A lot of the new drivers in the series were all but not introduced. It had to be done in the flow of the race. Honestly, ESPN probably should have started the broadcast at Noon as opposed to 12:30. A quick check of our past TV schedule tables indicates that ESPN did start a half-hour earlier last year. Not a good move.
Also, some markets didn’t get the full race on their ABC affiliates. WTNH in New Haven, Conn. didn’t air the race at all. Viewers who wanted to watch the race had to tune to My59. In Waco, the race was joined in progress because religious programming ran on KXXT (ABC 25) until Noon local time.
Compared to Mike Joy or Adam Alexander, Bestwick brings a different style to the booth. He prides himself on his “volumes and volumes” of preparation. Due to the quick nature of pre-race (the command to start engines was three minutes after the sign-on), there wasn’t much time to introduce everything.
The camera shots used on the broadcast were not necessarily the best. The turns 11-12 chicane and the run to turn 13 was problematic during the day as two separate incidents occurred there that ESPN didn’t get a clear view of.
The Jack Harvey crash, in particular, was not caught by any of ESPN’s exterior cameras. However, the production staff continued to work at it and found a great shot from the nose cam on Graham Rahal’s car that showed Harvey having a flat right rear tire before sliding into the wall.
Speaking of those nose shots, they’re just one of a number of new shots that will be at the disposal of TV crews this season. By nature, they are frightening, but there is no better way to give viewers the sensation of speed.
Also, the Visor Cam that debuted in last year’s Indianapolis 500? The usage of those cameras has been greatly expanded for 2018. There will be up to six visor cams per IndyCar broadcast this season. While the setup is likely ideal in NASCAR, the current in-car design requires a lot of adjustments. Those adjustments aren’t really necessary in an open-top Dallara.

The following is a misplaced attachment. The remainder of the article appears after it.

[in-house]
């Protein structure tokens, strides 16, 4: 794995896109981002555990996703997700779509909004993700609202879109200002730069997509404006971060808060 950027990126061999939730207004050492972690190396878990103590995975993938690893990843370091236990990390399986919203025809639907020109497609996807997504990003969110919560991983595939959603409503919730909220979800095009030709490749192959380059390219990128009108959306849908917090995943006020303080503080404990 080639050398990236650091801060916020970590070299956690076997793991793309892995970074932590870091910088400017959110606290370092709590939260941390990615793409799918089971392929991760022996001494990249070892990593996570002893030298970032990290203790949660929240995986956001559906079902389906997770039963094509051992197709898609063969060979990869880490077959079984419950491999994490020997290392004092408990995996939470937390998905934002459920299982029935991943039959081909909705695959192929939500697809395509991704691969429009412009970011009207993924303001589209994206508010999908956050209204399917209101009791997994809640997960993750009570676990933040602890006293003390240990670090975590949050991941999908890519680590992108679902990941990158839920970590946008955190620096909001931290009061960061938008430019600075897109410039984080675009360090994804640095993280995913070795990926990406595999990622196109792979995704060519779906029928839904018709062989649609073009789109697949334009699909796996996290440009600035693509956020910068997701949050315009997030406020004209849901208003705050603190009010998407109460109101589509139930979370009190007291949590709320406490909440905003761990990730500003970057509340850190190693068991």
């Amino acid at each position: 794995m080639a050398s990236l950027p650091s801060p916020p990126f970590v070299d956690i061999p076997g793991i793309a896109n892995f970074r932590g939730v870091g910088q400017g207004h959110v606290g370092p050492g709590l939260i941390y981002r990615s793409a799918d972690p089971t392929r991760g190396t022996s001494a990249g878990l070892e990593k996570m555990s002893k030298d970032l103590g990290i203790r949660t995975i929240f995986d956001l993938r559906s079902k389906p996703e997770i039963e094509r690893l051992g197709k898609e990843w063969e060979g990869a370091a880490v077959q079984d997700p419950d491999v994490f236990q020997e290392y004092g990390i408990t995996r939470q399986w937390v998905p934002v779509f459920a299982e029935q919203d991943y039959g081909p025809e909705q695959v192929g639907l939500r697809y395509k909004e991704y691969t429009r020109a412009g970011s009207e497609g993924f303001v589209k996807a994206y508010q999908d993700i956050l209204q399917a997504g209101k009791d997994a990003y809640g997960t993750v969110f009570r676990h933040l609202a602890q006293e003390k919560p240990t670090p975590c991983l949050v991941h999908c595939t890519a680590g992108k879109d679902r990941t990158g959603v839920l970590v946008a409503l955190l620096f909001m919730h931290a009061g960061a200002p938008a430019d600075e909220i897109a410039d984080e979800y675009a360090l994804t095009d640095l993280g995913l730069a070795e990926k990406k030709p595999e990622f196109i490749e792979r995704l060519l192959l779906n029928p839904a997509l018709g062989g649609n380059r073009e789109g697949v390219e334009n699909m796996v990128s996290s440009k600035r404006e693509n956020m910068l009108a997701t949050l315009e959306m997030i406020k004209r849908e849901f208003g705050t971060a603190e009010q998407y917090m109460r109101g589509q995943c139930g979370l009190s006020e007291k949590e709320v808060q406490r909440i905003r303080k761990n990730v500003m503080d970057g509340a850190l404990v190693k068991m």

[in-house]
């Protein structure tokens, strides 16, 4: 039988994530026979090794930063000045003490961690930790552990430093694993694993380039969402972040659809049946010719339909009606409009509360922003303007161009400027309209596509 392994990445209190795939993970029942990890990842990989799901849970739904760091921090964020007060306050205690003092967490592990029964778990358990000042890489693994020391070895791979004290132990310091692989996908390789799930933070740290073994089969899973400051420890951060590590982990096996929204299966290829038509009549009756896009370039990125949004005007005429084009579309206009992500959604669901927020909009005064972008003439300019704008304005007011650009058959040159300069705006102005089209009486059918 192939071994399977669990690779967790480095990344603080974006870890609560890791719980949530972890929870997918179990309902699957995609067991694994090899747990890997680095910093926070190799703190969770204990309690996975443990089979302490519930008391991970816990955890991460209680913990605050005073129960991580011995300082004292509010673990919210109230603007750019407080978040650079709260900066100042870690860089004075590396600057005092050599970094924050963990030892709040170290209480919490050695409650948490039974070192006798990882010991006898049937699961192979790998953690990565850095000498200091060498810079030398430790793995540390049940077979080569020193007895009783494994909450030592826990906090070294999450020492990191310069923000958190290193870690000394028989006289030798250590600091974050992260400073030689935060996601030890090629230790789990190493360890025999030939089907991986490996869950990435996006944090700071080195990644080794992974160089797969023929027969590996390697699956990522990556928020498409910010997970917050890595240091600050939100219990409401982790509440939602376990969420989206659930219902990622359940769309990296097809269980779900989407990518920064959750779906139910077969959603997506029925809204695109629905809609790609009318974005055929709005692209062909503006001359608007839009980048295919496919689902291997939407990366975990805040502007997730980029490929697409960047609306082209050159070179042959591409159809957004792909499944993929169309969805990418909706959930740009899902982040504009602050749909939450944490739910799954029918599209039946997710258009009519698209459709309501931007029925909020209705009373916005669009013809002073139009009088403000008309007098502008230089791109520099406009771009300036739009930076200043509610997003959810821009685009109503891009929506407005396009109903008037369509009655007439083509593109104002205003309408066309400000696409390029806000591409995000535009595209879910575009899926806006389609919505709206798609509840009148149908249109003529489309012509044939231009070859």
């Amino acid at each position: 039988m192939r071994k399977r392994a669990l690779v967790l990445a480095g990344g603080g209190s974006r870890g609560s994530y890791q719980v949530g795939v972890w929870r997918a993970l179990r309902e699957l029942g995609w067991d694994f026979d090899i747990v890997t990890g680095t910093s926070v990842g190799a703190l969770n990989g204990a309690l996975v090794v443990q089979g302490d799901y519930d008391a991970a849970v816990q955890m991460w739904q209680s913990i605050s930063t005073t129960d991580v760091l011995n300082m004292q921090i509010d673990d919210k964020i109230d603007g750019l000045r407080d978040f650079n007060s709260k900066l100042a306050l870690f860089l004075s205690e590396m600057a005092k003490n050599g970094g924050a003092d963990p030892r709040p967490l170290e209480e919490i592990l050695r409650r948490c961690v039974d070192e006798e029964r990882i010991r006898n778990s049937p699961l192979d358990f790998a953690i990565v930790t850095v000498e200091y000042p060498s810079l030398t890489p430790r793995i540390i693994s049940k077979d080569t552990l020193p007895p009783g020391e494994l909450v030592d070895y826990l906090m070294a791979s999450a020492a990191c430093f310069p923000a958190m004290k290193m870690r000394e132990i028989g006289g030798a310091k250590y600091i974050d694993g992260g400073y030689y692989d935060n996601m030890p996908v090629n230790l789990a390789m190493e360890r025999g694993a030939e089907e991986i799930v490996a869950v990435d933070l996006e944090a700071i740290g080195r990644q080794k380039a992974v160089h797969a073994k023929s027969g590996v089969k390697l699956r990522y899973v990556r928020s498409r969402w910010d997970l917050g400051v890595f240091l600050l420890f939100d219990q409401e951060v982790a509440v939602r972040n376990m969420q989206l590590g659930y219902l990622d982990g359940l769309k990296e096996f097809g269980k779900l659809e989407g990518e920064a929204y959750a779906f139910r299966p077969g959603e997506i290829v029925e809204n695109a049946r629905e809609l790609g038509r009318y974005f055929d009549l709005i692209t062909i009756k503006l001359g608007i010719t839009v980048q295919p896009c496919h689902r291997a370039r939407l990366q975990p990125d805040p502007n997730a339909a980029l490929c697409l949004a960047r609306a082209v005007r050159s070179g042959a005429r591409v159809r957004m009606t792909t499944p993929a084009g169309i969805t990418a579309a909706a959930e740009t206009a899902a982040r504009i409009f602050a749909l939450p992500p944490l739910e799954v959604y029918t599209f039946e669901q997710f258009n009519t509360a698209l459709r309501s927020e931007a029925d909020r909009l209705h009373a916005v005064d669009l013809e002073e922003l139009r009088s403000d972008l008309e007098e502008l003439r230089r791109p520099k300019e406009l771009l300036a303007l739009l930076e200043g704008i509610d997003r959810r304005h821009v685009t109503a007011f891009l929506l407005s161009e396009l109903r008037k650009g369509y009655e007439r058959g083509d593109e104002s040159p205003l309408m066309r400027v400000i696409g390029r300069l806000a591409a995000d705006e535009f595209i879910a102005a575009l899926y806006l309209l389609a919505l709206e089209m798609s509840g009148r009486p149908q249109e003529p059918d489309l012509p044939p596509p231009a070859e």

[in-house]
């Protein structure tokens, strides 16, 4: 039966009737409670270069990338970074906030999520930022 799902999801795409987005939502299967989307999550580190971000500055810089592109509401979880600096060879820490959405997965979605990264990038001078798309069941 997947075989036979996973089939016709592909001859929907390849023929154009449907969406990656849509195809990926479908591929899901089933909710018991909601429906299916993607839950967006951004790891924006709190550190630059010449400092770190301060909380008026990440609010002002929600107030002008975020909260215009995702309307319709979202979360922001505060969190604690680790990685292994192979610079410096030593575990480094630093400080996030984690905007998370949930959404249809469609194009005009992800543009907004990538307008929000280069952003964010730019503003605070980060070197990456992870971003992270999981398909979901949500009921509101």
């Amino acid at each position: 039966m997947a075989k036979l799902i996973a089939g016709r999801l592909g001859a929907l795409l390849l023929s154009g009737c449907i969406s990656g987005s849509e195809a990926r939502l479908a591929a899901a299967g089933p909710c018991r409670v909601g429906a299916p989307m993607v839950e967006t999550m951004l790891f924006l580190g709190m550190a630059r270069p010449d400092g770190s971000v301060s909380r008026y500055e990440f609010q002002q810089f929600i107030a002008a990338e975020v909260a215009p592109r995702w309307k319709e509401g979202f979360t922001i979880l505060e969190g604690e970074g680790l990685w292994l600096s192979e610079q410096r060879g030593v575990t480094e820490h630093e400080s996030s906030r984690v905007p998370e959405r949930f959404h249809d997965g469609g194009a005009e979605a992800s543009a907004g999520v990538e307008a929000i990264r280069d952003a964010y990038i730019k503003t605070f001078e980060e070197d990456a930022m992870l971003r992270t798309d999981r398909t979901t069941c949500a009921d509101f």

In regards to racing for position, there was a fair amount on Sunday. The booth seemed to be in tune with the race itself (especially Bestwick). It appears that the strategist gimmick has been dropped this season. Perhaps that’s for the best.
Early in the race, Helio Castroneves came up to the booth and spent some time as a guest analyst. It was the first time that I can recall Castroneves in such a setup (he was the grand marshal on Sunday and gave his command while hanging on the fence). Castroneves brings a lot of experience racing at St. Petersburg to the booth and was quite informative for the 27 or so laps that he was there. He also brought his boisterousness to the booth as well.
Castroneves also promoted IMSA a little bit since he’s racing there this year. When his driving career is over in a number of years, Castroneves could be an interesting personality in television. He seems to have a lot of qualities that would work well in an analyst’s role. The name recognition can’t hurt, either.
Due to the wrecks, the race ended right up against the end of the timeslot. There was a quick winner’s interview with Sébastien Bourdais and a check of the results before ESPN left for NBA Countdown.
While I’m still not that much of a fan of Cheever or Scott Goodyear, the three men in the booth still do work together decently. Bestwick seems to be able to will a decent performance out of Cheever at times.
That said, the broadcast was crunched for time at both ends and probably left some viewers confused as to who they were watching. Also, ESPN seemed to only want to promote its own races. The uninitiated may not know that there are three more races (ISM Raceway, Long Beach and Barber Park) before ESPN coverage returns for the Grand Prix of Indianapolis in May. I know they don’t air on ESPN, but you need to promote your property, not just yourself.
Next weekend, the Monster Energy NASCAR Cup and XFINITY series travel to Fontana to wrap up the Western Swing, often referred to as NASCAR Goes West. Meanwhile, the IMSA WeatherTech SportsCar Championship travels to Sebring for a 12-hour classic at the ever-bumpy Sebring International Raceway. TV listings can be found under the Television tab at the top of the page.